The benefits of QWL initiative go to both employees and employers. Employees trust that with the presence of QWL initiatives they feel safe, relatively well satisfied and able to grow and thus can develop as human beings. They believe that QWL enhances their dignity through job satisfaction and humanizing work by assigning meaningful jobs, ensuring job security, making provisions for adequate pay and benefits, providing safe and healthy working conditions, giving opportunities to develop human capacity, ensuring growth and security, social integration, constitutionalism, getting freedom to self-expression and thus help to increase individual productivity that supports to achieve organizational effectiveness. QWL initiatives are equally beneficial for the employers. QWL positively nurtures a more flexible, loyal, and motivated workforce, which is essential in determining the company's competitiveness. There is statistically significant correlation between measures of QWL and business performance in terms of market performance, stakeholder value, and business sustainability as well as differentiating competitive capabilities in terms of service quality, delivery, employee knowledge, flexibility, and technological leadership. Positive results of QWL reduced absenteeism, lower turnover, and improved job satisfaction. Largely, it appears that the main concerns of an effective QWL program are improved working conditions mainly from an employee's perspective and greater organizational effectiveness mainly from an employer's perspective (Adhikari & Gautam, 2010, p.41).
Defining Quality of Work Life (QWF)
The term ''quality of work life'' (QWL) originated from the concept of open sociotechnical system designed in the 1970s that helps to ensure autonomy in work, interdependence, and self-involvement with the idea of ''best fit'' between technology and social organizations (Adhikari & Gautam, 2010, p.40). Different authors defined QWL differently. According to Efraty and Sirgy (1990) conceptualized QWL in terms of "need satisfaction." In their later research, Sirgy et al. (2001) define QWL as "employee satisfaction with a variety of needs through resources, activities, and outcomes stemming from participation in the workplace" (Koonmee et al., 2010, p.22). Casio (1992) aptly defines QWL ''in terms of employees' perceptions of their physical and mental well-being' (Adhikari & Gautam, 2010, p.41). According to European Foundation for the Improvement of Living and Working Conditions Quality of work has been defined as "better jobs and more balanced ways of combining working life with personal life" (Connell & Hannif, 2009, p.365). Figure 1 summarizes the definitions of quality of working life presented so far:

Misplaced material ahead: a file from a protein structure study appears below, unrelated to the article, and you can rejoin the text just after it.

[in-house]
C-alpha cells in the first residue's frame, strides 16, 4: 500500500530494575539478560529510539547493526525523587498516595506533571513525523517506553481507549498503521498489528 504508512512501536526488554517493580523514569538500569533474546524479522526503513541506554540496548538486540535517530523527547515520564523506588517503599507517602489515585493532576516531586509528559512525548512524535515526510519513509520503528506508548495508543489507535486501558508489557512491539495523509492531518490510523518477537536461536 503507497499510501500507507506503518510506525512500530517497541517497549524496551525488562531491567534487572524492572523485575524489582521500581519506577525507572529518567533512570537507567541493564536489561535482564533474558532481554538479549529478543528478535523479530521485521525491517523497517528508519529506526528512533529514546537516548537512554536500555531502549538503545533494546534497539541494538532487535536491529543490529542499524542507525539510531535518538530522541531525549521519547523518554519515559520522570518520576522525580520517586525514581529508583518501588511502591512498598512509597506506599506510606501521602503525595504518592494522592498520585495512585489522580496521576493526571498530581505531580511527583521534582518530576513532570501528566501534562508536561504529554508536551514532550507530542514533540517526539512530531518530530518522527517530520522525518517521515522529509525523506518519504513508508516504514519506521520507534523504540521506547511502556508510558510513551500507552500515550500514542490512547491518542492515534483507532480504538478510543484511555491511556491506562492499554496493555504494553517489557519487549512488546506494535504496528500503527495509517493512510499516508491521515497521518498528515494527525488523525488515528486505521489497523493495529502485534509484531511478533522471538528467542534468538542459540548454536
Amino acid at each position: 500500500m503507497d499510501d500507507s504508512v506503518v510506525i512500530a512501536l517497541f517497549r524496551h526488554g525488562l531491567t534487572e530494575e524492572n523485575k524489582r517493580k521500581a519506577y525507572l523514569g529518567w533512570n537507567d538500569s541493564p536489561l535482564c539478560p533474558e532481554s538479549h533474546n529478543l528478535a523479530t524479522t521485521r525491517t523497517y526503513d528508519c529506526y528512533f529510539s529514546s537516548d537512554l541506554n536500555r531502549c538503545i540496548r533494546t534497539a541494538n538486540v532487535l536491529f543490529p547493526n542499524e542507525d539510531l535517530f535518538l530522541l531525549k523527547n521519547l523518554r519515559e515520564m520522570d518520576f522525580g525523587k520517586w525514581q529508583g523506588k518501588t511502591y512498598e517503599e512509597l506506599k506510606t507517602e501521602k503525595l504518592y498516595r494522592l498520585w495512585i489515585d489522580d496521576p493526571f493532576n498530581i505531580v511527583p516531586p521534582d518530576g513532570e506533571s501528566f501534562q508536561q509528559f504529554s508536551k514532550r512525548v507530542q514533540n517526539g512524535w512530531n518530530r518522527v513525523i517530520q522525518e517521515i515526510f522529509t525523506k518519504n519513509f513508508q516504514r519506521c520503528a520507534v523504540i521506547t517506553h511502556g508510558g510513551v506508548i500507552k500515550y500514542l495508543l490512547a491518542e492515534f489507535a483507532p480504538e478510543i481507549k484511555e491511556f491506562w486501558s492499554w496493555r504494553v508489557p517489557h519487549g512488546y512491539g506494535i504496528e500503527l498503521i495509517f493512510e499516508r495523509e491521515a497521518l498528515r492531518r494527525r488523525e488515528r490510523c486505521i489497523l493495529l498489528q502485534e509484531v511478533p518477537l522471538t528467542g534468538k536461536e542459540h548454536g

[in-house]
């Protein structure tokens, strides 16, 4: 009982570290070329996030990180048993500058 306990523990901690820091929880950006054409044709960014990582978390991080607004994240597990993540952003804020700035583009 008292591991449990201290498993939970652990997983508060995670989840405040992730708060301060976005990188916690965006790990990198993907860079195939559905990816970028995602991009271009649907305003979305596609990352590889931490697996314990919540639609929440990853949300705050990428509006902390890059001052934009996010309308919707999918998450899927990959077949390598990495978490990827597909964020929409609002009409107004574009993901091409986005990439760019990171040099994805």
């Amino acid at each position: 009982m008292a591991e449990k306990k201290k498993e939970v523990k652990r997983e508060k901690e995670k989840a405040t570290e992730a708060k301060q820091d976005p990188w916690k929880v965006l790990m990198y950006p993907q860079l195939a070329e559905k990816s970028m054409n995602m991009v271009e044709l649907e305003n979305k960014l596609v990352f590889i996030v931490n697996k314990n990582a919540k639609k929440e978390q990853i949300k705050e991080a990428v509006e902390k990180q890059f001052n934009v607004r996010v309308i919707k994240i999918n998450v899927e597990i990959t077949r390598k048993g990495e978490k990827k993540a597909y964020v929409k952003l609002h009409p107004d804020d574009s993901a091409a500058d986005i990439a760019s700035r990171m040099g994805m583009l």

The first definition that emerged during the period 1959 to 1972 was QWL as a variable. In this area saw quality of work life as an individual's reaction to work or the personal consequences of the work experience. During the period 1969 to 1974, QWL tended to be seen as meaning joint labor-management cooperative projects, particularly those aimed at improving outcomes for both the individual and the organization. The third definition, QWL as methods. People using, this definition talked of QWL as a set of methods, approaches, or technologies for enhancing the work environment and making it both more productive and more satisfying. The terms participative management and industrial democracy were frequently invoked as ideals of the QWL movement. The late 1970s and early 1980s brought renewed interest in QWL. It was during this time that the fifth definition appeared. QWL is seen as a global concept and is frequently perceived as a panacea for coping with foreign competition, grievance problems, quality problems, low-productivity rates, and just about everything else (Nadler & Lawler, 1983, pp. 22-24).
Origins of the Qwl Movement
Over the past 10 to 15 years, two distinct phases of QWL activity stand out. The original one occurred during the period 1969 to 1974, when a broad, group of researchers, scholars, union leaders, and government figures became interested in how to influence the quality of an individual's on-the-job experiences.
There are several reasons why this concern emerged at that time. In the larger, generally affluent U.S. society, there were growing concerns about the effects of employment on the health and well-being of employees and about job satisfaction.
This initial excitement and activity continued through the mid-1970s and then experienced a lull during the late 1970s as other issues, primarily inflation and energy costs, diverted national attention. Starting in 1979 and continuing to this day, a second cycle of interest in QWL emerged. What created this interest? The most important factor was probably international competition. The United States faced increasing competition in international markets-and in domestic ones from foreign-made goods.
Previously, it had been easy to dismiss these foreign goods as the product of government subsidies or low-cost labor. But we began to recognize that perhaps other countries were doing something different managerially that might have something to do with their effectiveness. The Japanese stand out as the prime example of this phenomenon (Nadler & Lawler, 1983, p.21).
General criteria on Quality of Work Life (QWL)